A unique train that started its life in a mustard gas factory in 1917 is helping commuters and tourists get around in Hampshire.
The rare piece of First World War military heritage is still earning its keep at Hythe Pier.
Hythe Pier Railway runs for 700 yards, on a 2ft-wide track, taking commuters, shoppers and tourists from the land to the pier head, where they can catch the ferry to Southampton.
The train may be old and quaint but it comes from a dark time in British history.
While the fighting was continuing in the trenches during the First World War, the little engine – or correctly named tractor unit – was supplied with two others to an armaments factory.
Trains were routinely used to move the vast amounts of raw materials needed to keep the weapons of war in production.
These tractor units were destined for Avonmouth near Bristol, which made mustard gas – a devastating chemical weapon.
Historian and author Alan Titheridge explains how these engines came to be in Hampshire.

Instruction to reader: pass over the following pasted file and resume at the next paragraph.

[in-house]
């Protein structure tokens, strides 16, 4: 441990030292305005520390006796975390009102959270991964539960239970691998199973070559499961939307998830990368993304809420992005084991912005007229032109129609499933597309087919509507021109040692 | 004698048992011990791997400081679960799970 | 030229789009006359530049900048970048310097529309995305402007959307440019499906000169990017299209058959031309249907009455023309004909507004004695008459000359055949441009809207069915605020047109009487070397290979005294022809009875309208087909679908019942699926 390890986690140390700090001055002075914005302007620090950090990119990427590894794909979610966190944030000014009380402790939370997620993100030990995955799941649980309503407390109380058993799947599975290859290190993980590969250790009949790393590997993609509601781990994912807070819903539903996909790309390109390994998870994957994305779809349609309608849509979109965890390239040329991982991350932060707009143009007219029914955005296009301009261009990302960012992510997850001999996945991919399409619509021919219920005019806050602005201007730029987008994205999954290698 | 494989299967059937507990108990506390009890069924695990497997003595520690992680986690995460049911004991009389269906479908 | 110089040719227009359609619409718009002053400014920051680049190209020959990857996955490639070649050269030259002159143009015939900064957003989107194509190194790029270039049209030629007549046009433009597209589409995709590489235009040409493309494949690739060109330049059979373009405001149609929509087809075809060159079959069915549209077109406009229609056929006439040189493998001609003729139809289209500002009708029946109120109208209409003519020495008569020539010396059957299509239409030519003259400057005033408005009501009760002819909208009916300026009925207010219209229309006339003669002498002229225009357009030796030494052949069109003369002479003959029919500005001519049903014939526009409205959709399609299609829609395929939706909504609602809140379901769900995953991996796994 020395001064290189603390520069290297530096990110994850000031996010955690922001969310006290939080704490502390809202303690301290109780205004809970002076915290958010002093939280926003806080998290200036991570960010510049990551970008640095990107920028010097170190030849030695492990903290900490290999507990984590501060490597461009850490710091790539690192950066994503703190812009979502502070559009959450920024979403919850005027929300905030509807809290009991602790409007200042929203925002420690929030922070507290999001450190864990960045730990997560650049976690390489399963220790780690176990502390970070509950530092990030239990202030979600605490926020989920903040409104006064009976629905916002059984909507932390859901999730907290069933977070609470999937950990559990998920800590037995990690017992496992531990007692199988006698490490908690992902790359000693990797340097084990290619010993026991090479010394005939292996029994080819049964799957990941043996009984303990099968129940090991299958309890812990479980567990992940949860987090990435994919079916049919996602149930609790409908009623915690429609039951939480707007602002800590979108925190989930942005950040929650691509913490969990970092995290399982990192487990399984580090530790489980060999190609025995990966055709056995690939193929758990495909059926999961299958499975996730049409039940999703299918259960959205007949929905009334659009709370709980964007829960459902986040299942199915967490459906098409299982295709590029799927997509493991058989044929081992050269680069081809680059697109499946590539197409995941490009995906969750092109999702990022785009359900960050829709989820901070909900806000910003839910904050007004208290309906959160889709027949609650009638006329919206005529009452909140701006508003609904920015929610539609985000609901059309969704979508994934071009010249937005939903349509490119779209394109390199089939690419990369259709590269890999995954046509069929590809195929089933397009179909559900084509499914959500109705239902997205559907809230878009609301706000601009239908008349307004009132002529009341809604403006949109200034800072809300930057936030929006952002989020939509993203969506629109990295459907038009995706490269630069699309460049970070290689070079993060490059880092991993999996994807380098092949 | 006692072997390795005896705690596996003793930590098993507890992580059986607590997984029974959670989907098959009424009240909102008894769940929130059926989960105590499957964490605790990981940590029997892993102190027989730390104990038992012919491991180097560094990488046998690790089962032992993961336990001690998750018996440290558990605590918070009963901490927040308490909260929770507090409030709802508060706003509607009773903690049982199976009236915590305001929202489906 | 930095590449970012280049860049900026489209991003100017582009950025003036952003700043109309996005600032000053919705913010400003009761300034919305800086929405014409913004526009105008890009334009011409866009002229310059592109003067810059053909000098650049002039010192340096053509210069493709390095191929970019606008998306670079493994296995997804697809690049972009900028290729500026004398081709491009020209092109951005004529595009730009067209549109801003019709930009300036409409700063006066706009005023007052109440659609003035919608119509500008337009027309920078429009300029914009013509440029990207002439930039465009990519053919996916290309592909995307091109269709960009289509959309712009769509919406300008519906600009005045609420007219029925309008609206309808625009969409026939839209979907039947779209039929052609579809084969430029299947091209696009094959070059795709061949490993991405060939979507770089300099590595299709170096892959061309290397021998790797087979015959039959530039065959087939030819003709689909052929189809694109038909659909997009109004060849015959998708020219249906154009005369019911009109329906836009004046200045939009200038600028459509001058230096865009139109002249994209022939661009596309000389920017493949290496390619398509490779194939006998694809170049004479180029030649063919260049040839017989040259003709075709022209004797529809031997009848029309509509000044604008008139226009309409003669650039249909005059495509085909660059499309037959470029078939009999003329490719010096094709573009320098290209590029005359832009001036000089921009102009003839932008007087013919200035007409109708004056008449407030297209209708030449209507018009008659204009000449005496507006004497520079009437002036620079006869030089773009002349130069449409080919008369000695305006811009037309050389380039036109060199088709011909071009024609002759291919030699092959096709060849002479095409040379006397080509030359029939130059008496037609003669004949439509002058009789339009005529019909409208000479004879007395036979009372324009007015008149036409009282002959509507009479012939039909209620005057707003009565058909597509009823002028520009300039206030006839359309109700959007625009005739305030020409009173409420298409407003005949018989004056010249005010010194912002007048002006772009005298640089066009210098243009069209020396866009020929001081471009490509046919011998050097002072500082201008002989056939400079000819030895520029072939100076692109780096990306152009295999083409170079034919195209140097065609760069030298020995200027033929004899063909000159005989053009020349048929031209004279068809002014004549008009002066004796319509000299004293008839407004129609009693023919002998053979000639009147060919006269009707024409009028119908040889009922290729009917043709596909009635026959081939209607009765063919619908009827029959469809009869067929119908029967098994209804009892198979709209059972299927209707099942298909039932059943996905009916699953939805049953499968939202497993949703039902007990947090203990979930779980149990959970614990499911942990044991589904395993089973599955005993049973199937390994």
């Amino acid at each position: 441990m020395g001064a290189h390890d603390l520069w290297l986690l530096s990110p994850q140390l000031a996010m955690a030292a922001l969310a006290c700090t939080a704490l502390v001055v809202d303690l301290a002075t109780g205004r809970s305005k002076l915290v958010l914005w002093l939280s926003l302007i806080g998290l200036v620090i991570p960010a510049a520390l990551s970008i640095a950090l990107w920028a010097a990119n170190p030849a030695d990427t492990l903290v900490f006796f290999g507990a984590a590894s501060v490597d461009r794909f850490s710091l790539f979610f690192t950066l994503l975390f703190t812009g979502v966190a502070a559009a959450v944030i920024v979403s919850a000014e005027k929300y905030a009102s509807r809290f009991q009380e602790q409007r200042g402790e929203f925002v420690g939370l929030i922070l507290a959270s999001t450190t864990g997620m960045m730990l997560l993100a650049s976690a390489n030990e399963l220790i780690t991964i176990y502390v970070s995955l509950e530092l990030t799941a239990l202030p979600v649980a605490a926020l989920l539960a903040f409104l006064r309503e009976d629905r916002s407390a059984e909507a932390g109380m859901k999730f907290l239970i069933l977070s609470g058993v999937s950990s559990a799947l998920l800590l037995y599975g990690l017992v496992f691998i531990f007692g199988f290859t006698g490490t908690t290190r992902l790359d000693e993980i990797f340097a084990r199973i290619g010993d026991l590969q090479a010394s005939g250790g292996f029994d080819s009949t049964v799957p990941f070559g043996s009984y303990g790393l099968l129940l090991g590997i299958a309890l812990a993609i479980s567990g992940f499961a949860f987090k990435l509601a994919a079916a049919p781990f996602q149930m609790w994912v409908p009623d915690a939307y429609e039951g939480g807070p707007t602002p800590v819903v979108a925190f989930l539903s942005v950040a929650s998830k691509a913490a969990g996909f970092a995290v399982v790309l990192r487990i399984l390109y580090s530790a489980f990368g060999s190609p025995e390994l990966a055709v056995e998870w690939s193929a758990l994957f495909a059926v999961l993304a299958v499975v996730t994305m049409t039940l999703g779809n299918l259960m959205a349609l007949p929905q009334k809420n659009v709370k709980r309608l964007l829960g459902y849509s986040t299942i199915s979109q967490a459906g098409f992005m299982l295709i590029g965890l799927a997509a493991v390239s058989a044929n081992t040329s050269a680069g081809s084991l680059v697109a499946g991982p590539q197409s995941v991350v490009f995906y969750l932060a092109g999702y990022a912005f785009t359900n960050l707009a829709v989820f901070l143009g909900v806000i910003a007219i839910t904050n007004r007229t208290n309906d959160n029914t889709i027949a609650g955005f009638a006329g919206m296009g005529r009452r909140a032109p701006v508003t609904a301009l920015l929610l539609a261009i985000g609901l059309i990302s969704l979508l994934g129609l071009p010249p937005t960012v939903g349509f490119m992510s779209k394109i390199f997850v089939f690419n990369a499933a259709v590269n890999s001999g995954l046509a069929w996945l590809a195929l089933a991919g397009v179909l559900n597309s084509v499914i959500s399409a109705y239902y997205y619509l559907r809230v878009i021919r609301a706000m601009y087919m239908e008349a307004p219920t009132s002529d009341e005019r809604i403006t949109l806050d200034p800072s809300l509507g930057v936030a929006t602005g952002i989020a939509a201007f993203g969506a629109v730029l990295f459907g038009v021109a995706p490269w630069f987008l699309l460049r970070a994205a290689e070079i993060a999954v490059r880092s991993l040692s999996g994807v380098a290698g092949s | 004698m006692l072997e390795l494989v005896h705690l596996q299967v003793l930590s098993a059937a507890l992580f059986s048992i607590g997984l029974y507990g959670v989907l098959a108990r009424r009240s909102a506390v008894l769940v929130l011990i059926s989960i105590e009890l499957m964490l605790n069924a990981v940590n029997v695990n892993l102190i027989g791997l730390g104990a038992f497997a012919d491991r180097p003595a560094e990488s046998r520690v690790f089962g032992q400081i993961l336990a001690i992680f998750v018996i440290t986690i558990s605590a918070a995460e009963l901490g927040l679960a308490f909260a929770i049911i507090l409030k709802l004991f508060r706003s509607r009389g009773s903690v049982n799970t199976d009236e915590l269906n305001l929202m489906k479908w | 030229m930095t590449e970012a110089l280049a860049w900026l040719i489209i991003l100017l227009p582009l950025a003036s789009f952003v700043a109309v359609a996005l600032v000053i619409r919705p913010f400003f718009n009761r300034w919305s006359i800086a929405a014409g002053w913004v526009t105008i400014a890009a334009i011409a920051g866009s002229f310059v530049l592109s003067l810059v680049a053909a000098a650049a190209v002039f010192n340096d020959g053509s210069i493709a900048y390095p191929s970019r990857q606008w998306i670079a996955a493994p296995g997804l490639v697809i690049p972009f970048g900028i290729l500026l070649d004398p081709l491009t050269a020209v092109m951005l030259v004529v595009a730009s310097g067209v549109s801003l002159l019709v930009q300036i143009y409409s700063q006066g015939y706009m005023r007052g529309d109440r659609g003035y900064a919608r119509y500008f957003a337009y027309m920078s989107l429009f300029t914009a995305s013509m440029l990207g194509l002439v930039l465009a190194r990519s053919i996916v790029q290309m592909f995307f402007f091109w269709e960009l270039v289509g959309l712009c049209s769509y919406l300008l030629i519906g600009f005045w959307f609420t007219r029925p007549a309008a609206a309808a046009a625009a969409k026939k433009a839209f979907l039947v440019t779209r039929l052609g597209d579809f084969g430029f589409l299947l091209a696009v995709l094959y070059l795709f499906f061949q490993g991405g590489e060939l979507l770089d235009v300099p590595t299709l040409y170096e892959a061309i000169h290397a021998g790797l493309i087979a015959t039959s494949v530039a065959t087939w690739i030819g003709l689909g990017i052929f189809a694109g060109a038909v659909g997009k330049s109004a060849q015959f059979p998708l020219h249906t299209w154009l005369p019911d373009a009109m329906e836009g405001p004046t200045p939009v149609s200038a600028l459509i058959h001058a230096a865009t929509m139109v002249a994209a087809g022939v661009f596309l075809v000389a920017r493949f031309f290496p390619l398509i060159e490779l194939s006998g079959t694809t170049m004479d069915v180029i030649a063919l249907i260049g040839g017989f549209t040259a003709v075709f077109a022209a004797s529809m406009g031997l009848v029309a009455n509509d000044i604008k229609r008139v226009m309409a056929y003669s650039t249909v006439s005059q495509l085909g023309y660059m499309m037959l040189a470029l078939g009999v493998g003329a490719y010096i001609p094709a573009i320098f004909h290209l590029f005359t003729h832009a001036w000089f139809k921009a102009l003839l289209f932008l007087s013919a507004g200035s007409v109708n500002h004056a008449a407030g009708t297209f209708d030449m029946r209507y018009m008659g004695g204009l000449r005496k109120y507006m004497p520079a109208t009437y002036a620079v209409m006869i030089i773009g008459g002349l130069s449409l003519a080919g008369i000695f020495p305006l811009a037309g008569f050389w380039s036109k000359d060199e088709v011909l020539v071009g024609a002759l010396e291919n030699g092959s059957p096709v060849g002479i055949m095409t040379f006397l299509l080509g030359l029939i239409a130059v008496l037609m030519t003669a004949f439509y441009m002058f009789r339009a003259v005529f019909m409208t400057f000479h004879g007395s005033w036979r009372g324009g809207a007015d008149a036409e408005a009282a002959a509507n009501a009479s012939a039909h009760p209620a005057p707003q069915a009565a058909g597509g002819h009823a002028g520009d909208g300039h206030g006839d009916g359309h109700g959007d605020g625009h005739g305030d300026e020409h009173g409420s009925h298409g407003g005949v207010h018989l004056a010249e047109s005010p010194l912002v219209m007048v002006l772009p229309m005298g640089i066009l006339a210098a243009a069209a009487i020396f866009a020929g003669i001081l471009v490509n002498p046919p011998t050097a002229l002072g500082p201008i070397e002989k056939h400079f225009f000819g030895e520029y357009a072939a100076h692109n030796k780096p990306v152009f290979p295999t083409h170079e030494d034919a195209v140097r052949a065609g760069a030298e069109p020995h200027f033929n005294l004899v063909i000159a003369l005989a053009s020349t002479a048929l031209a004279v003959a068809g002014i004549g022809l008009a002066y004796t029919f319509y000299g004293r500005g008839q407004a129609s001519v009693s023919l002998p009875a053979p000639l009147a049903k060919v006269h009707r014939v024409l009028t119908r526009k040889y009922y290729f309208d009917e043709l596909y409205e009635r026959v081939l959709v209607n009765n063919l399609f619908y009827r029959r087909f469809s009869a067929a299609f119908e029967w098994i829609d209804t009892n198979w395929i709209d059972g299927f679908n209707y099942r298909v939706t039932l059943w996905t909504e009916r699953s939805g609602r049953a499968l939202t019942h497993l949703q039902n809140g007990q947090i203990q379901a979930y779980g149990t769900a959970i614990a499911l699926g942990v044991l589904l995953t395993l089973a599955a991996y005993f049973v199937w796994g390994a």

He said: "Mr Thomas Percy who owned the ferry and the pier came into possession of a war office surplus materials catalogue at the end of the First World War.
"Listed in there were the track units, lengths of rail and various other railway equipment – by 1922 they had this railway running up and down the pier."
Royal Navy veteran and train driver Ken Crosby said: "It's an honour, it's a bit of heritage, you can feel the 99 years as you drive it, but it's lovely."
The railway's survival has not always been assured, and recently the COVID-19 pandemic placed its future in doubt.
Hythe Pier Heritage Association now owns the pier and railway for the community and is fundraising to renovate and restore it all in an attempt to keep history alive.
Next year marks the centenary of the Hythe Pier Railway.